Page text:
of the Arctic ringed seal. In addition, this reviewer noted that it is 
assumed that polar bear abundance will remain high as snow conditions 
deteriorate; however, it is expected that polar bear populations will 
decline, which could reduce predator effects on ringed seals. In 
addition, this reviewer commented that ringed seals may also become 
less accessible to polar bears as seasonal sea ice decreases. 
Greenland's DFHA similarly discussed the dynamic relationship between 
polar bears and ringed seals, suggesting that observations of ringed 
seal declines from increased polar bear predation during ice reductions 
are part of the normal predator-prey cycle and should not be over-
interpreted in considering potential impacts of projected changes in 
sea ice habitat.
    Response: ``Significant pup mortality'' from polar bear predation 
would not have to occur ``across the entire range of the Arctic ringed 
seal'' to pose a threat. We recognize that expected declines in polar 
bear populations could lessen predation on ringed seals; however, 
decreased snow cover has also been shown to markedly increase predation 
success by polar bears (Kumlien, 1879; Lydersen et al., 1987; Lydersen 
and Smith, 1989; Hammill and Smith, 1989; Hammill and Smith, 1991; 
Smith et al., 1991; Smith and Lydersen, 1991). While decreased sea ice 
might decrease accessibility of seals to bears, it also may be that the 
decreased extent of ice could concentrate ringed seals, resulting in 
the opposite effect. The possible decreases in predation are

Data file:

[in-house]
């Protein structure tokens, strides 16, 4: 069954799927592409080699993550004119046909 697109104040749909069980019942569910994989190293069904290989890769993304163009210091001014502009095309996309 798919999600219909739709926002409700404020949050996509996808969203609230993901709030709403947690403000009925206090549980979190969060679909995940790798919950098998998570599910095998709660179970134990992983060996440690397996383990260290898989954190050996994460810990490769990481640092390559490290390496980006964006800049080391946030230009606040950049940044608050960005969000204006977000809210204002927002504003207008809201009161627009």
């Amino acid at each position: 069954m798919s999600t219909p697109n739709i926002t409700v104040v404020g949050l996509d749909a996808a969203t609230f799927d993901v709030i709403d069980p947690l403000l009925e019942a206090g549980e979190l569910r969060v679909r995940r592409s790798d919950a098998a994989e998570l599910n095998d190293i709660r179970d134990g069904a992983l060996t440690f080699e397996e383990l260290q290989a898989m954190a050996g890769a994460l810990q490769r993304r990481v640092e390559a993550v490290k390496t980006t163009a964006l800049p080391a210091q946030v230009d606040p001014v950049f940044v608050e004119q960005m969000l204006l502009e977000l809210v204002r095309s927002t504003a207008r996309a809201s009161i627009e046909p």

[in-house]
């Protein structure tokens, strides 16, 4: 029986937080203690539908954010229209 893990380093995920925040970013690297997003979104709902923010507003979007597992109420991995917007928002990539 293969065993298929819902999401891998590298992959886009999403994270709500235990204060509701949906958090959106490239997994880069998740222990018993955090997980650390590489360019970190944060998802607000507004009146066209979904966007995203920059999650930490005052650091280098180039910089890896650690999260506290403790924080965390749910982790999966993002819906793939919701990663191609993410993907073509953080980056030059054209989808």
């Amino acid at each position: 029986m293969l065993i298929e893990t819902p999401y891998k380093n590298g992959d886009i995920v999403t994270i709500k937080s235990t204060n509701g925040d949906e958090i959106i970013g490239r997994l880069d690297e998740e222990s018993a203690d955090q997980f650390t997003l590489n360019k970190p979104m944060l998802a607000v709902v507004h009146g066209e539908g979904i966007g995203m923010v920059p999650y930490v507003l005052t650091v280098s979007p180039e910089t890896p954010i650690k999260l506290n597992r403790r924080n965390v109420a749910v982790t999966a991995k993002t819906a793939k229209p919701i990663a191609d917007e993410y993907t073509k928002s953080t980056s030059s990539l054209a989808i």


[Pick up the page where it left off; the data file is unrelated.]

speculative, while increases in predation associated with decreased 
snow cover have been well documented. Therefore, the best scientific 
and commercial data available show that the threat posed to ringed 
seals by predation is currently moderate, but this threat can be 
expected to increase as snow and sea ice conditions change with a 
warming climate.
    Comment 26: A peer reviewer found the assessment of subsistence 
harvest in the proposed rule reasonable, noting that harvest appears to 
be substantial in some areas of the Arctic, but appears to remain 
sustainable. This reviewer commented that the ISC has been developing a 
harvest monitoring program with personnel assistance from the State of 
Alaska. The Marine Mammal Commission also commented that it does not 
believe that the subsistence harvest of ringed seals in U.S. waters 
constitutes a significant risk factor for Arctic ringed seals, and 
several other commenters expressed similar views regarding subsistence 
harvest in U.S. waters, as well as elsewhere. In contrast, another 
commenter expressed concern that the impact of Native subsistence